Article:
Strategic Geographic Location
Located at the crossroads of Europe and Central Asia, Georgia’s three major oil and gas pipelines, Black Sea ports, well-developed railway systems, together with its airports are playing an increasingly important role, linking East & West.
- Oil and Gas Pipelines: Georgia plays an important role as a strategic crossroad for hydrocarbon transit in the Caspian region. During the last ten years, $5 billion was invested by British Petroleum (BP) and its partners to develop the three major oil and gas pipelines that cross Georgia:
- The Baku-Tbilisi-Ceyhan (BTC) pipeline, completed in 2005 at a total construction cost of nearly $4 billion, can transport up to a million barrels of oil a day from the Sangachal terminal in Azerbaijan to a newly constructed marine terminal in Ceyhan on the Turkish Mediterranean coast. One of the longest pipelines in the world, it generated total profit tax payments to the Georgian Government of $7.8 million in 2006. Estimated profit tax payments for 2007 will be around $25 million, rising to $50 million a year in the future
- The South Caucasus gas Pipeline (SCP), completed in 2006, will carry natural gas from the Shah Deniz field in the Caspian Sea to customers in Georgia, Turkey and Azerbaijan. The gas supplied through SCP represents a source of future energy security and supply diversity for Georgia. SCP brings benefits of gas ‘in kind’ in lieu of tariff. Under current sales agreements, Georgia’s volumes will build up to 800 million cubic meters of gas at peak production.
- The Western Route Export Pipeline (WREP), also known as the Baku-Supsa pipeline, has brought valuable transit fee revenues to the government of Georgia since it was completed in 1998.
- Georgian Railway, one of the crucial links in Eurasian transit, serves as a short-cut between Europe and Central Asia, carrying 3.9 million passengers and 22.6 million tons of cargo in 2006. Georgian Railway now directly links to the railway systems of Armenia, Azerbaijan and Russia. The governments of Georgia, Turkey and Azerbaijan have agreed on a new Baku-Tbilisi-Kars railroad. The new 104,803 km railway will carry up to 15 tons annually by 2010-12.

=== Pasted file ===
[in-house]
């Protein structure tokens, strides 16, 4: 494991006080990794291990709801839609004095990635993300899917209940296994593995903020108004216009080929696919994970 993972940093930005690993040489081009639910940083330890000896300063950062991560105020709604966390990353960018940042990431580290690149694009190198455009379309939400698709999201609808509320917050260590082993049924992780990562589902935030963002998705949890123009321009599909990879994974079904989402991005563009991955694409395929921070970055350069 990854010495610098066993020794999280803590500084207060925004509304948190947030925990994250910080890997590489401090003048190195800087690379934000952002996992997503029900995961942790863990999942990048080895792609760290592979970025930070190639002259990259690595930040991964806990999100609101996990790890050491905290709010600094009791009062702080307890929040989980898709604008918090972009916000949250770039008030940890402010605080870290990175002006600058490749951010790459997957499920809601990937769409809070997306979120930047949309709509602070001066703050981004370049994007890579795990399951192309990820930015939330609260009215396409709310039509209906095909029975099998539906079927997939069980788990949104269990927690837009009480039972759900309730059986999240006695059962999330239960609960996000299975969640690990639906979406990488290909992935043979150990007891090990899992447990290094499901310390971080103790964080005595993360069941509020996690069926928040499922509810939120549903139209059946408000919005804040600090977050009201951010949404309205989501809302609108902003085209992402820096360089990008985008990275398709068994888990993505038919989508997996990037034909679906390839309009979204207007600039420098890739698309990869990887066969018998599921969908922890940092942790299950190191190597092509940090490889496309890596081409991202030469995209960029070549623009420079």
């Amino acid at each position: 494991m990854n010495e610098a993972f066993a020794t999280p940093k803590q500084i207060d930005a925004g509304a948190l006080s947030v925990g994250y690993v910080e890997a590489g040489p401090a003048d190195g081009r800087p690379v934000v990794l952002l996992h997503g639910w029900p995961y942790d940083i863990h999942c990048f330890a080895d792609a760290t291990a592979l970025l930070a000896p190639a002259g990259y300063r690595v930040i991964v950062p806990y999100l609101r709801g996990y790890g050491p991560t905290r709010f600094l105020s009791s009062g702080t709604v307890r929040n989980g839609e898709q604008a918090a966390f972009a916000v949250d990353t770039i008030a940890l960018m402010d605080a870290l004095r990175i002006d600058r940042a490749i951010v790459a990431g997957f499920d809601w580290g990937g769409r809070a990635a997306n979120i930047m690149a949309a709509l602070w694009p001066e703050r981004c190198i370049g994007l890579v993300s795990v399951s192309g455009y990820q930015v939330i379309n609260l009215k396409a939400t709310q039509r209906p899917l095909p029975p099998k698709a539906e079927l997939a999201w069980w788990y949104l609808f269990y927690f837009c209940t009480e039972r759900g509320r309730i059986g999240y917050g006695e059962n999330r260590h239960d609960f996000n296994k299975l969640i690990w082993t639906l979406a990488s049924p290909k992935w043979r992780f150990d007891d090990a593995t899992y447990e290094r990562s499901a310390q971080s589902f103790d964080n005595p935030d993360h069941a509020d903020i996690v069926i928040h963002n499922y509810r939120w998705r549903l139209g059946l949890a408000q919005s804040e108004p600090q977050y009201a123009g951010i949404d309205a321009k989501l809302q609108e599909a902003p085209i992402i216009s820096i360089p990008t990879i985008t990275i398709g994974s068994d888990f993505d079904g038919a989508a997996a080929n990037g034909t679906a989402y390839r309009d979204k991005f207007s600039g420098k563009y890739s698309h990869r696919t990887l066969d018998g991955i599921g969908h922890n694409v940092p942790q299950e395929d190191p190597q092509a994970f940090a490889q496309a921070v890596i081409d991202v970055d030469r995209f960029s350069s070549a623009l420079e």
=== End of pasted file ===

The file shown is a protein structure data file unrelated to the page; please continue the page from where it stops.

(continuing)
- The Black Sea ports of Poti and Batumi are key links in the TRACECA (Transportation Corridor – Europe, Caucasus, Asia) trade route.
Capacity of Ports of Poti and Batumi
- Road Transport: Georgia has allocated 181.3 million GEL from 2006 state budget to improve the quality of its 20,229 km of public roads, which include 1,474 km of international, 3,326 km of state and 15,439 km of local roads. Another 459 million GEL has been allocated in 2007 state budget to improve road infrastructure.
- Civil Aviation in Georgia took a big leap forward with the February 2007 opening of a new international terminal in Tbilisi, hailed as one of the world’s most comfortable and efficient terminals. Opening of the new terminal is expected to increase air traffic to Georgia, which is now served by four national and 14 foreign airlines, including Austrian Airlines, British Airways, Lufthansa, Germania Express, Air Baltic and Turkish Airlines. Direct air connections are available from Tbilisi to Istanbul, London, Munich, Odessa, Cologne, Riga, Tel Aviv, Kiev, Athens, Frankfurt, Paris, Amsterdam, Dubai, Vienna, etc.
- Poti Port Free Economic Zone: Georgia is developing a free economic zone on the territory of Poti Port and surrounding area to allow investors to leverage Georgia’s strategic location and competitive trade regimes.
Volume of Total Transit (excluding Gas and Oil)
Source: Georgian Customs Department